For one, muscles apparently can generate some tension even without crossbridge interactions. We call this tension passive tension, and it is the result of the elastic protein titin, found within the myofibrils. An example of passive tension is the pull you feel in your hamstrings when trying to touch your toes. Passive tension changes when you change the length of the muscle by stretching the muscle. In passive tension, length and tension are directly proportional, with increased stretch (length) correlating with increased tension (see figure below). Stated another way, the further a muscle is stretched the more tension titin will generate to oppose the stretch. 

passive.jpg

Another observation is that when muscles are stimulated to contract under conditions of alternating length and tension, we observed something known as active tension. Active tension is the tension of movement and is also dependent upon length. However, the relationship is not directly proportional. Instead, tension seems to peak at a given length, before or after this length muscle tension is reduced. This ideal length is called the optimal length. When muscles are stretched or shortened outside of this range the active tension decreases (see figure).

Active.jpg

These observations lend support to the proposed sliding filament theory of muscle contraction, where sarcomeres are proposed to slide over each other (yes, we are still not 100% sure about this…). The graph of active tension demonstrates that at a length of 20 cm (2.0 µm), the sarcomeres are “optimally” overlapped. Said another way, if the sarcomeres overlap too much (below 2.0 µm) there is not enough room to shorten before running into the z-disc, while above 2.0 µm the sarcomeres become stretched too far so there is not enough overlap for the myosin heads to grab.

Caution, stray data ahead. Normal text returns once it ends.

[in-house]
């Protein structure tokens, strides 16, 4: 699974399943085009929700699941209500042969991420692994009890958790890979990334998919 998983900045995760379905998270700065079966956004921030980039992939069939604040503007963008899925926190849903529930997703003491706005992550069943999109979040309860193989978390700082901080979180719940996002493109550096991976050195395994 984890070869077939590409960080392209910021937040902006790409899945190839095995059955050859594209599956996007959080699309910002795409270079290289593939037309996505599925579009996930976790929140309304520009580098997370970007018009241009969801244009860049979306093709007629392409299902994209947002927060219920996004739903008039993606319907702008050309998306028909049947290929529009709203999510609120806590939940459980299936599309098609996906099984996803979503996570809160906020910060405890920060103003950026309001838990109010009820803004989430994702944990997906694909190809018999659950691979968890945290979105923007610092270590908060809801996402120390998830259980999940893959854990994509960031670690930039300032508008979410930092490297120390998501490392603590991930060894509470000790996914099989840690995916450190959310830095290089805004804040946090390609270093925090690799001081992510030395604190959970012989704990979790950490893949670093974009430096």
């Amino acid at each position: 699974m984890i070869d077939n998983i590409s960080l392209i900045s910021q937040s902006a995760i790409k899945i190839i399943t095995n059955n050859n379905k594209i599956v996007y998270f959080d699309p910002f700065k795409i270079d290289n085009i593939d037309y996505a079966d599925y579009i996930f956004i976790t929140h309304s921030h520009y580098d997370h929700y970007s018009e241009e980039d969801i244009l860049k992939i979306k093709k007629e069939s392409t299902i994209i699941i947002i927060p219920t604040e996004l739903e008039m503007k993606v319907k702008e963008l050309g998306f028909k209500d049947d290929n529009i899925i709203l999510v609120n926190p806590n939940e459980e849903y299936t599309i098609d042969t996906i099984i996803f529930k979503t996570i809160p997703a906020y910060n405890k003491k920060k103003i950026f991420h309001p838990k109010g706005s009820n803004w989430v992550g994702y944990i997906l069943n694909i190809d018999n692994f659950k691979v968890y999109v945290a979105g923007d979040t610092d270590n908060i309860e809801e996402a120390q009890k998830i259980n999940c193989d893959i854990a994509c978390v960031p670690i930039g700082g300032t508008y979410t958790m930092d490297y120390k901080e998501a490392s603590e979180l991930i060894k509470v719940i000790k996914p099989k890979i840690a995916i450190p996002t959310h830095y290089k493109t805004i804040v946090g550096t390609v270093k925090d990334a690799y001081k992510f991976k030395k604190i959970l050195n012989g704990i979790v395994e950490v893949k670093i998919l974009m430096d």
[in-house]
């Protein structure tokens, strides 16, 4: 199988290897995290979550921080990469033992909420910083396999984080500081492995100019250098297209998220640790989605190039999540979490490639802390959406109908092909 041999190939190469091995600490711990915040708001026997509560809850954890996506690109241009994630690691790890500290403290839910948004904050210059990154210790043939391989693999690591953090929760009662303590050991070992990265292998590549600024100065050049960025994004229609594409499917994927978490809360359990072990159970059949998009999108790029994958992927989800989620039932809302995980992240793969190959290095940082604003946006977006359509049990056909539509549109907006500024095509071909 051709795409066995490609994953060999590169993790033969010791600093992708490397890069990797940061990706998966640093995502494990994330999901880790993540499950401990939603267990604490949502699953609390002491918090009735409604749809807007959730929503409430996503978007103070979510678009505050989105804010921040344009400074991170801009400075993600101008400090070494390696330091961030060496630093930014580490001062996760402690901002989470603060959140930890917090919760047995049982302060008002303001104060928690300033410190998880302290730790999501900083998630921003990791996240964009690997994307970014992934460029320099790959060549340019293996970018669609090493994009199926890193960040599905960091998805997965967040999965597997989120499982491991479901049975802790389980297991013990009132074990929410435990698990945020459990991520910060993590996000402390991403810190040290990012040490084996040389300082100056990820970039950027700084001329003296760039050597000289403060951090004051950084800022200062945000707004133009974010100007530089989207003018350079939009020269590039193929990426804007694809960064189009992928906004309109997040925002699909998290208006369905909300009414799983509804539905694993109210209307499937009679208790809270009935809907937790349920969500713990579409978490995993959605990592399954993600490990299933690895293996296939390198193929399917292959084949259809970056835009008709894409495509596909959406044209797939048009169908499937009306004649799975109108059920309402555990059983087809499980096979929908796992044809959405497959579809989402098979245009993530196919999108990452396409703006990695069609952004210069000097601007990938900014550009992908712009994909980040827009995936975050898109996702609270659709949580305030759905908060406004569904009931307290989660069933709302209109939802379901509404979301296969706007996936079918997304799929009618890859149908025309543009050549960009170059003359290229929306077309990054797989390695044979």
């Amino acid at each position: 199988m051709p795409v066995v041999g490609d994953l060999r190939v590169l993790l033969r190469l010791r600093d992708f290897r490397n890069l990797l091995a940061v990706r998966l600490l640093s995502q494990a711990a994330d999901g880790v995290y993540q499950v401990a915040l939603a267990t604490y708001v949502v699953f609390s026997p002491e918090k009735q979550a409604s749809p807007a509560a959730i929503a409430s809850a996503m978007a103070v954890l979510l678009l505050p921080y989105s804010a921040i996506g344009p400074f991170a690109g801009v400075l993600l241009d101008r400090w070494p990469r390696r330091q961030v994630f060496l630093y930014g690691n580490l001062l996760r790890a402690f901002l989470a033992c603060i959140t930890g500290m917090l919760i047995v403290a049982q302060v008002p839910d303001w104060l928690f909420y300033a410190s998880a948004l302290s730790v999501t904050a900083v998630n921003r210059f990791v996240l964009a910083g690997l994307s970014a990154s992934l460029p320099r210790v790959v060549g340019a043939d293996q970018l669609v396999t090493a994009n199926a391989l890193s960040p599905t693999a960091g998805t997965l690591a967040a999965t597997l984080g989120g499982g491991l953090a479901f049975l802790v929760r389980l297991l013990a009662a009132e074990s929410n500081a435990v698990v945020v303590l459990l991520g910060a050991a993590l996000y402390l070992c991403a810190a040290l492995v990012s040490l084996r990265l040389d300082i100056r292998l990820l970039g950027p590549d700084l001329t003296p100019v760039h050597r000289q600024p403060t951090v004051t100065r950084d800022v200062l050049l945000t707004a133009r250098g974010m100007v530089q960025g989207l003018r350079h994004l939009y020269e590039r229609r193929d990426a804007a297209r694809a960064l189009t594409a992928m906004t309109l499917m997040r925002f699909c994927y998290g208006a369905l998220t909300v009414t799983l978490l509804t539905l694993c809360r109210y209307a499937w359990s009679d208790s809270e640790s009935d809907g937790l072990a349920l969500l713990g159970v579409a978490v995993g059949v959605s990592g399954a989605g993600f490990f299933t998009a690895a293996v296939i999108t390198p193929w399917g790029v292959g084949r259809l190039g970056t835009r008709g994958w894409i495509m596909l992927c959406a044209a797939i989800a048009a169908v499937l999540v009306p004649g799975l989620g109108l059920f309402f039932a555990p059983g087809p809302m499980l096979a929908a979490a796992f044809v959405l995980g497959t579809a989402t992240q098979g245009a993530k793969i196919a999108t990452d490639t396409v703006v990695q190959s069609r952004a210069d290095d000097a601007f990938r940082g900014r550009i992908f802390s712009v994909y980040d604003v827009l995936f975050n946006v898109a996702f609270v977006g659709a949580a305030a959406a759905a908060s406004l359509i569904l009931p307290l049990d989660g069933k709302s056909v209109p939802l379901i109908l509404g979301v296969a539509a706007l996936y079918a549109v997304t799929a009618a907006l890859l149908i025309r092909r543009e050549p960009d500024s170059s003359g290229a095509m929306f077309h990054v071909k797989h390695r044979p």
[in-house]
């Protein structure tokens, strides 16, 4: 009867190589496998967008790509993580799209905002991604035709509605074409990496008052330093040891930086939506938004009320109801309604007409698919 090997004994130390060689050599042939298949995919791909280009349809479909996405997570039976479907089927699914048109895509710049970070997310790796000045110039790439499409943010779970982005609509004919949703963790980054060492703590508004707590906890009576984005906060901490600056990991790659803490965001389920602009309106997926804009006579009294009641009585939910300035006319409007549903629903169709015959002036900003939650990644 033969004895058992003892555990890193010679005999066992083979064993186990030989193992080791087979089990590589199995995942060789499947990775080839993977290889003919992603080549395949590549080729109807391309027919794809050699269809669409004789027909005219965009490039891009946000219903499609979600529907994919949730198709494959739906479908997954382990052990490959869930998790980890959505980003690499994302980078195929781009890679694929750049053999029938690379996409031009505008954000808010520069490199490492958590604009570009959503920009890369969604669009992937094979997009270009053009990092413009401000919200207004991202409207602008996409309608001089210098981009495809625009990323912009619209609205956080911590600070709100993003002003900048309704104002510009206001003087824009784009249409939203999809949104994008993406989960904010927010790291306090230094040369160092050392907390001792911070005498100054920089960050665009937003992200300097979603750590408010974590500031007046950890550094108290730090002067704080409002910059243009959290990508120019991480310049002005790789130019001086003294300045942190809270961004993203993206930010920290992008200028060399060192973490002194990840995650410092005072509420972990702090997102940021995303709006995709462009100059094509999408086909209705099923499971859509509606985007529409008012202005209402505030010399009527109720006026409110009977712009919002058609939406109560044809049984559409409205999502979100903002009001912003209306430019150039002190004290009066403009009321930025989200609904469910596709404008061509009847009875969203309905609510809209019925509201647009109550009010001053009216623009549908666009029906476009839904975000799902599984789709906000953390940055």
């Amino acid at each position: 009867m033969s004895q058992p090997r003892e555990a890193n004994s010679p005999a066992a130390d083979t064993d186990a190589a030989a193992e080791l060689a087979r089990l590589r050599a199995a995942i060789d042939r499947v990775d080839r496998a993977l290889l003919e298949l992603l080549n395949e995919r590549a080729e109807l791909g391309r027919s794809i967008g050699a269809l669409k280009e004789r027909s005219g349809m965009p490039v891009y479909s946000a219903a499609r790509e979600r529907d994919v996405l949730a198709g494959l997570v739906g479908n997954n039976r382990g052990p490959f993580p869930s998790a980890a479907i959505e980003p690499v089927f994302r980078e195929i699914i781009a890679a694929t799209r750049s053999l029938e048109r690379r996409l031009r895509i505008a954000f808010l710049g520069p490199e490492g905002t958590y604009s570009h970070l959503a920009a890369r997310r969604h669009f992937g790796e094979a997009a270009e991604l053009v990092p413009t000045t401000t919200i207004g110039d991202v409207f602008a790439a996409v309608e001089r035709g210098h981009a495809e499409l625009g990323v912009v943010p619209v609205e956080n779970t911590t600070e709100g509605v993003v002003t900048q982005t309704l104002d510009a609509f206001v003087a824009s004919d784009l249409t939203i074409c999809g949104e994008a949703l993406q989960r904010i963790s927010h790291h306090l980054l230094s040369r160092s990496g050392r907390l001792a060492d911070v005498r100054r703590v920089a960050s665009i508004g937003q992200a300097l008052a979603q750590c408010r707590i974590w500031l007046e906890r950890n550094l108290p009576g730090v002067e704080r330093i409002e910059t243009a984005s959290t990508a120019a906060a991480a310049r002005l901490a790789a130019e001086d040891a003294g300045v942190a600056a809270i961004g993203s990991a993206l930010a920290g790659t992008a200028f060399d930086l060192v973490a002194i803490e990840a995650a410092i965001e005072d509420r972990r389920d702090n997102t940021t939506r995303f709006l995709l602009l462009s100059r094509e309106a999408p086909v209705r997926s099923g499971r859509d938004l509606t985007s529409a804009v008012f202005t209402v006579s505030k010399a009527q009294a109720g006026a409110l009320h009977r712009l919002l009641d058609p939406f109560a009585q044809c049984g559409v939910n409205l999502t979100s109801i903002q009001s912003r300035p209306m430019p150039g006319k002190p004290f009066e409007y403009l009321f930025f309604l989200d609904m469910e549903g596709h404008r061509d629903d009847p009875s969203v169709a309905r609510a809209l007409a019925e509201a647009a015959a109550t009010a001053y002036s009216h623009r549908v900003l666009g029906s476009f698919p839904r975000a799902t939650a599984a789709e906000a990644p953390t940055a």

Force-Velocity Relationship

It was also observed that the velocity (speed) at which a muscle can contract is highly dependent on the amount of force required to shorten it. In other words, try bending your arm fast to slap yourself in the face. Next, hang on to a milk jug, then bend your arm fast and try and hit yourself in the face again, but with the milk jug. Even your rudimentary stopwatch on your iPhone could detect that difference. Thus, in the absence of a load, your muscle can contract the fastest. This speed is proportional to how quickly the myosin heads can utilize ATP (point B in the graph below). The maximum rate of contraction will be faster for fast twitch muscles when compared to slow twitch. If we increase the load to the point where shortening is not possible, then we can see the slowest velocity of crossbridge cycling (end of point C). As stated earlier, we could also lengthen the muscle beyond optimal and see force (Point A), although increases in velocity are pretty much maxed out.

Velocity.jpg